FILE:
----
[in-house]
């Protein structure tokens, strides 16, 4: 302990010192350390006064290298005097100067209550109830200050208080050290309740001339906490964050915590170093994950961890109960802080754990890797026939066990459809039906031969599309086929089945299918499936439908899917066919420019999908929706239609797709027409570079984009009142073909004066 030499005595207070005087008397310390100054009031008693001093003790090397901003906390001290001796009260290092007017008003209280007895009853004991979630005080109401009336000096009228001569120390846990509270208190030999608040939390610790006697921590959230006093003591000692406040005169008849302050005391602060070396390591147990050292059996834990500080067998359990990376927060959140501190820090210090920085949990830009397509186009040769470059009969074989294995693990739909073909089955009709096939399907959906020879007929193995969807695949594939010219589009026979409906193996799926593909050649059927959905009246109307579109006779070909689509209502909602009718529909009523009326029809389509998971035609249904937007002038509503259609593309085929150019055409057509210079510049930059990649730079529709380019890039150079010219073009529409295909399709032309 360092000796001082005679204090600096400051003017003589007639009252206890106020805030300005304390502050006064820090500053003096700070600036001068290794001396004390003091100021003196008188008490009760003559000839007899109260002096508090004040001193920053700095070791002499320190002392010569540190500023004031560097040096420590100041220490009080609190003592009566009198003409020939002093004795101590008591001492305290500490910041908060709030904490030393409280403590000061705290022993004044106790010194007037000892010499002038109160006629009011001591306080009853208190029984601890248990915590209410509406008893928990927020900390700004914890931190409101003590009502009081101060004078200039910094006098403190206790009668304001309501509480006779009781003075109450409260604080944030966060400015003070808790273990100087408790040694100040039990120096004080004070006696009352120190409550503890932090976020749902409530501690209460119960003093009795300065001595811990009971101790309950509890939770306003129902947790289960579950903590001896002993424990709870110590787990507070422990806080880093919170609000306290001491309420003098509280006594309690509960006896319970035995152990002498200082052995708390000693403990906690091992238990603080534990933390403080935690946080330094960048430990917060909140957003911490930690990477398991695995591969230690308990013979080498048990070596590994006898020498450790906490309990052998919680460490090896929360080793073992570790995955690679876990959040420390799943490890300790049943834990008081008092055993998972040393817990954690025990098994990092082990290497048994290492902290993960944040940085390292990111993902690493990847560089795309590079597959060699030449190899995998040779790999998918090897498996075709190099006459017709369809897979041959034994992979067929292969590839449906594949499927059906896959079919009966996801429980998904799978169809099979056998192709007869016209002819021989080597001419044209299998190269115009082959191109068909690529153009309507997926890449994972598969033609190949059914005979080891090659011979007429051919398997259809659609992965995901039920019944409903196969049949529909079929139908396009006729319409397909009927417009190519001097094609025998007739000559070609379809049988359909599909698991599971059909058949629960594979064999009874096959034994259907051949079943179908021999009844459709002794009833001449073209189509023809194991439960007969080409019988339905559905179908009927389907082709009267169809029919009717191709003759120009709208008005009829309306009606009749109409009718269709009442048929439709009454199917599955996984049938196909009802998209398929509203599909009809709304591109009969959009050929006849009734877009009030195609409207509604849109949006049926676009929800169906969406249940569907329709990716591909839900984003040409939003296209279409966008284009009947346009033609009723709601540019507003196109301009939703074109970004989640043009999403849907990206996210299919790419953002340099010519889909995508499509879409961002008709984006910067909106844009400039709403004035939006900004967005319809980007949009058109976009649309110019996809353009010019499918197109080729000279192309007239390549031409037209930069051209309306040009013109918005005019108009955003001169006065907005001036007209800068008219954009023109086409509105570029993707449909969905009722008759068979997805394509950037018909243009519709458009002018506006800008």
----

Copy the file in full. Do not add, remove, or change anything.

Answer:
[in-house]
């Protein structure tokens, strides 16, 4: 302990010192350390006064290298005097100067209550109830200050208080050290309740001339906490964050915590170093994950961890109960802080754990890797026939066990459809039906031969599309086929089945299918499936439908899917066919420019999908929706239609797709027409570079984009009142073909004066 030499005595207070005087008397310390100054009031008693001093003790090397901003906390001290001796009260290092007017008003209280007895009853004991979630005080109401009336000096009228001569120390846990509270208190030999608040939390610790006697921590959230006093003591000692406040005169008849302050005391602060070396390591147990050292059996834990500080067998359990990376927060959140501190820090210090920085949990830009397509186009040769470059009969074989294995693990739909073909089955009709096939399907959906020879007929193995969807695949594939010219589009026979409906193996799926593909050649059927959905009246109307579109006779070909689509209502909602009718529909009523009326029809389509998971035609249904937007002038509503259609593309085929150019055409057509210079510049930059990649730079529709380019890039150079010219073009529409295909399709032309 360092000796001082005679204090600096400051003017003589007639009252206890106020805030300005304390502050006064820090500053003096700070600036001068290794001396004390003091100021003196008188008490009760003559000839007899109260002096508090004040001193920053700095070791002499320190002392010569540190500023004031560097040096420590100041220490009080609190003592009566009198003409020939002093004795101590008591001492305290500490910041908060709030904490030393409280403590000061705290022993004044106790010194007037000892010499002038109160006629009011001591306080009853208190029984601890248990915590209410509406008893928990927020900390700004914890931190409101003590009502009081101060004078200039910094006098403190206790009668304001309501509480006779009781003075109450409260604080944030966060400015003070808790273990100087408790040694100040039990120096004080004070006696009352120190409550503890932090976020749902409530501690209460119960003093009795300065001595811990009971101790309950509890939770306003129902947790289960579950903590001896002993424990709870110590787990507070422990806080880093919170609000306290001491309420003098509280006594309690509960006896319970035995152990002498200082052995708390000693403990906690091992238990603080534990933390403080935690946080330094960048430990917060909140957003911490930690990477398991695995591969230690308990013979080498048990070596590994006898020498450790906490309990052998919680460490090896929360080793073992570790995955690679876990959040420390799943490890300790049943834990008081008092055993998972040393817990954690025990098994990092082990290497048994290492902290993960944040940085390292990111993902690493990847560089795309590079597959060699030449190899995998040779790999998918090897498996075709190099006459017709369809897979041959034994992979067929292969590839449906594949499927059906896959079919009966996801429980998904799978169809099979056998192709007869016209002819021989080597001419044209299998190269115009082959191109068909690529153009309507997926890449994972598969033609190949059914005979080891090659011979007429051919398997259809659609992965995901039920019944409903196969049949529909079929139908396009006729319409397909009927417009190519001097094609025998007739000559070609379809049988359909599909698991599971059909058949629960594979064999009874096959034994259907051949079943179908021999009844459709002794009833001449073209189509023809194991439960007969080409019988339905559905179908009927389907082709009267169809029919009717191709003759120009709208008005009829309306009606009749109409009718269709009442048929439709009454199917599955996984049938196909009802998209398929509203599909009809709304591109009969959009050929006849009734877009009030195609409207509604849109949006049926676009929800169906969406249940569907329709990716591909839900984003040409939003296209279409966008284009009947346009033609009723709601540019507003196109301009939703074109970004989640043009999403849907990206996210299919790419953002340099010519889909995508499509879409961002008709984006910067909106844009400039709403004035939006900004967005319809980007949009058109976009649309110019996809353009010019499918197109080729000279192309007239390549031409037209930069051209309306040009013109918005005019108009955003001169006065907005001036007209800068008219954009023109086409509105570029993707449909969905009722008759068979997805394509950037018909243009519709458009002018506006800008």